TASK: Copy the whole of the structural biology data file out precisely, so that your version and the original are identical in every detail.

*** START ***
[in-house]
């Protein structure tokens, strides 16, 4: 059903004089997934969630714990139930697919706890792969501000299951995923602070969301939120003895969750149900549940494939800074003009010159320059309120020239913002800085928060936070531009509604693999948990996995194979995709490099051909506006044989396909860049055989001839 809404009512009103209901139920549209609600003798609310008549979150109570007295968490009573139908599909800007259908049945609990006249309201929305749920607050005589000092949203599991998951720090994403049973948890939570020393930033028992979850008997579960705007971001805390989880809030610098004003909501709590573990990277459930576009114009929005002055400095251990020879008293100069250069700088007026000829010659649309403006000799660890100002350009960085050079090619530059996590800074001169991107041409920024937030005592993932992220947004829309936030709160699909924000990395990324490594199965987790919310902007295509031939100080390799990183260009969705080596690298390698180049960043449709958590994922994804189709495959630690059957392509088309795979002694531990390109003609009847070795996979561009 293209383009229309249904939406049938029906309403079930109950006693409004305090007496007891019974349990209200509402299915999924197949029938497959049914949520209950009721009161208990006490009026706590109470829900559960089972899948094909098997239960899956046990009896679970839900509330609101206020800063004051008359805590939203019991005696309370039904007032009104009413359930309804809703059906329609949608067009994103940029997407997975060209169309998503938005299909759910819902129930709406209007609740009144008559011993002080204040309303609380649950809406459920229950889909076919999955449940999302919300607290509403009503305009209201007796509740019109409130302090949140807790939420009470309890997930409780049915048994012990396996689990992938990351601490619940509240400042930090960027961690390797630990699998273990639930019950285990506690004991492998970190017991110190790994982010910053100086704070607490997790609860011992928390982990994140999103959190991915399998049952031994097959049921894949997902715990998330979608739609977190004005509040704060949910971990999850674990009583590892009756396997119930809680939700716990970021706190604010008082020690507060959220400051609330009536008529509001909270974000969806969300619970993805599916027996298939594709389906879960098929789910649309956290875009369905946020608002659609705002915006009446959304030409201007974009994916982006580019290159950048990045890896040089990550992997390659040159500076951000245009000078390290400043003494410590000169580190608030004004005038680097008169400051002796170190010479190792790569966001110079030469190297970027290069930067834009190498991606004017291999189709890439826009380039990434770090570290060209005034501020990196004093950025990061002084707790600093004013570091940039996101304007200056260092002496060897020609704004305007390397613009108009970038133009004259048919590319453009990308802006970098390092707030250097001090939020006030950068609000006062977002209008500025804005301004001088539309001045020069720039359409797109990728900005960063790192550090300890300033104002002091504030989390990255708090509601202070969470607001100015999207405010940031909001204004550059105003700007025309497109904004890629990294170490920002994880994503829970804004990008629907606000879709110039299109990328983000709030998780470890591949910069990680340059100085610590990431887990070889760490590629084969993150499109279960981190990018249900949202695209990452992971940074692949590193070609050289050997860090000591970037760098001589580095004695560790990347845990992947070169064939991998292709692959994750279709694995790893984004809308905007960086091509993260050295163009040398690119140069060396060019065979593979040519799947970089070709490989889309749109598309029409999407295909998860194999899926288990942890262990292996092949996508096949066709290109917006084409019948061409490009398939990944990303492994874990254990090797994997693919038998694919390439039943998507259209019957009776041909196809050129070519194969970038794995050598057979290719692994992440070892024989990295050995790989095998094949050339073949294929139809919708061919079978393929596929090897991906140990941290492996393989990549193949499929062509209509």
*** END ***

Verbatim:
[in-house]
């Protein structure tokens, strides 16, 4: 059903004089997934969630714990139930697919706890792969501000299951995923602070969301939120003895969750149900549940494939800074003009010159320059309120020239913002800085928060936070531009509604693999948990996995194979995709490099051909506006044989396909860049055989001839 809404009512009103209901139920549209609600003798609310008549979150109570007295968490009573139908599909800007259908049945609990006249309201929305749920607050005589000092949203599991998951720090994403049973948890939570020393930033028992979850008997579960705007971001805390989880809030610098004003909501709590573990990277459930576009114009929005002055400095251990020879008293100069250069700088007026000829010659649309403006000799660890100002350009960085050079090619530059996590800074001169991107041409920024937030005592993932992220947004829309936030709160699909924000990395990324490594199965987790919310902007295509031939100080390799990183260009969705080596690298390698180049960043449709958590994922994804189709495959630690059957392509088309795979002694531990390109003609009847070795996979561009 293209383009229309249904939406049938029906309403079930109950006693409004305090007496007891019974349990209200509402299915999924197949029938497959049914949520209950009721009161208990006490009026706590109470829900559960089972899948094909098997239960899956046990009896679970839900509330609101206020800063004051008359805590939203019991005696309370039904007032009104009413359930309804809703059906329609949608067009994103940029997407997975060209169309998503938005299909759910819902129930709406209007609740009144008559011993002080204040309303609380649950809406459920229950889909076919999955449940999302919300607290509403009503305009209201007796509740019109409130302090949140807790939420009470309890997930409780049915048994012990396996689990992938990351601490619940509240400042930090960027961690390797630990699998273990639930019950285990506690004991492998970190017991110190790994982010910053100086704070607490997790609860011992928390982990994140999103959190991915399998049952031994097959049921894949997902715990998330979608739609977190004005509040704060949910971990999850674990009583590892009756396997119930809680939700716990970021706190604010008082020690507060959220400051609330009536008529509001909270974000969806969300619970993805599916027996298939594709389906879960098929789910649309956290875009369905946020608002659609705002915006009446959304030409201007974009994916982006580019290159950048990045890896040089990550992997390659040159500076951000245009000078390290400043003494410590000169580190608030004004005038680097008169400051002796170190010479190792790569966001110079030469190297970027290069930067834009190498991606004017291999189709890439826009380039990434770090570290060209005034501020990196004093950025990061002084707790600093004013570091940039996101304007200056260092002496060897020609704004305007390397613009108009970038133009004259048919590319453009990308802006970098390092707030250097001090939020006030950068609000006062977002209008500025804005301004001088539309001045020069720039359409797109990728900005960063790192550090300890300033104002002091504030989390990255708090509601202070969470607001100015999207405010940031909001204004550059105003700007025309497109904004890629990294170490920002994880994503829970804004990008629907606000879709110039299109990328983000709030998780470890591949910069990680340059100085610590990431887990070889760490590629084969993150499109279960981190990018249900949202695209990452992971940074692949590193070609050289050997860090000591970037760098001589580095004695560790990347845990992947070169064939991998292709692959994750279709694995790893984004809308905007960086091509993260050295163009040398690119140069060396060019065979593979040519799947970089070709490989889309749109598309029409999407295909998860194999899926288990942890262990292996092949996508096949066709290109917006084409019948061409490009398939990944990303492994874990254990090797994997693919038998694919390439039943998507259209019957009776041909196809050129070519194969970038794995050598057979290719692994992440070892024989990295050995790989095998094949050339073949294929139809919708061919079978393929596929090897991906140990941290492996393989990549193949499929062509209509």